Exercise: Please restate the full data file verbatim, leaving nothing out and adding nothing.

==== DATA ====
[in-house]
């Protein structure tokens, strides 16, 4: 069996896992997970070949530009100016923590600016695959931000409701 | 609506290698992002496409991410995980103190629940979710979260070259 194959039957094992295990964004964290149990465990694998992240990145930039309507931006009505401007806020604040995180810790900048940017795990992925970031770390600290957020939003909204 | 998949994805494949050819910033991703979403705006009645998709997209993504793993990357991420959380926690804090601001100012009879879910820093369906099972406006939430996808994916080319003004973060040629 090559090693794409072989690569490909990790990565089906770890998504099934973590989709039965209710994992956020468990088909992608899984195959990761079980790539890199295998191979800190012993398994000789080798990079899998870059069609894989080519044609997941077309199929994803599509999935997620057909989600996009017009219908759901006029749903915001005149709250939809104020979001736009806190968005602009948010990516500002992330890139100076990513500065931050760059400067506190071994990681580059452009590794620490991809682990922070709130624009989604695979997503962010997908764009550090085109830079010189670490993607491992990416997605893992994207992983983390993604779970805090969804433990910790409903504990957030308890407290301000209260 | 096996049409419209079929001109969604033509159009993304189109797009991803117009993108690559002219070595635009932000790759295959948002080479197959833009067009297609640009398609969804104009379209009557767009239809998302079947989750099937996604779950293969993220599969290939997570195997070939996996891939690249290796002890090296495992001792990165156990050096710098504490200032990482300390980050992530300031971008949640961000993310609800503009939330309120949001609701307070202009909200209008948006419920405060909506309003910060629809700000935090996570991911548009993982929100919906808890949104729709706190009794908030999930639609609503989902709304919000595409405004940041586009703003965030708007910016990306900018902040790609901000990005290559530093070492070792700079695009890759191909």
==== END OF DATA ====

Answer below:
[in-house]
């Protein structure tokens, strides 16, 4: 069996896992997970070949530009100016923590600016695959931000409701 | 609506290698992002496409991410995980103190629940979710979260070259 194959039957094992295990964004964290149990465990694998992240990145930039309507931006009505401007806020604040995180810790900048940017795990992925970031770390600290957020939003909204 | 998949994805494949050819910033991703979403705006009645998709997209993504793993990357991420959380926690804090601001100012009879879910820093369906099972406006939430996808994916080319003004973060040629 090559090693794409072989690569490909990790990565089906770890998504099934973590989709039965209710994992956020468990088909992608899984195959990761079980790539890199295998191979800190012993398994000789080798990079899998870059069609894989080519044609997941077309199929994803599509999935997620057909989600996009017009219908759901006029749903915001005149709250939809104020979001736009806190968005602009948010990516500002992330890139100076990513500065931050760059400067506190071994990681580059452009590794620490991809682990922070709130624009989604695979997503962010997908764009550090085109830079010189670490993607491992990416997605893992994207992983983390993604779970805090969804433990910790409903504990957030308890407290301000209260 | 096996049409419209079929001109969604033509159009993304189109797009991803117009993108690559002219070595635009932000790759295959948002080479197959833009067009297609640009398609969804104009379209009557767009239809998302079947989750099937996604779950293969993220599969290939997570195997070939996996891939690249290796002890090296495992001792990165156990050096710098504490200032990482300390980050992530300031971008949640961000993310609800503009939330309120949001609701307070202009909200209008948006419920405060909506309003910060629809700000935090996570991911548009993982929100919906808890949104729709706190009794908030999930639609609503989902709304919000595409405004940041586009703003965030708007910016990306900018902040790609901000990005290559530093070492070792700079695009890759191909």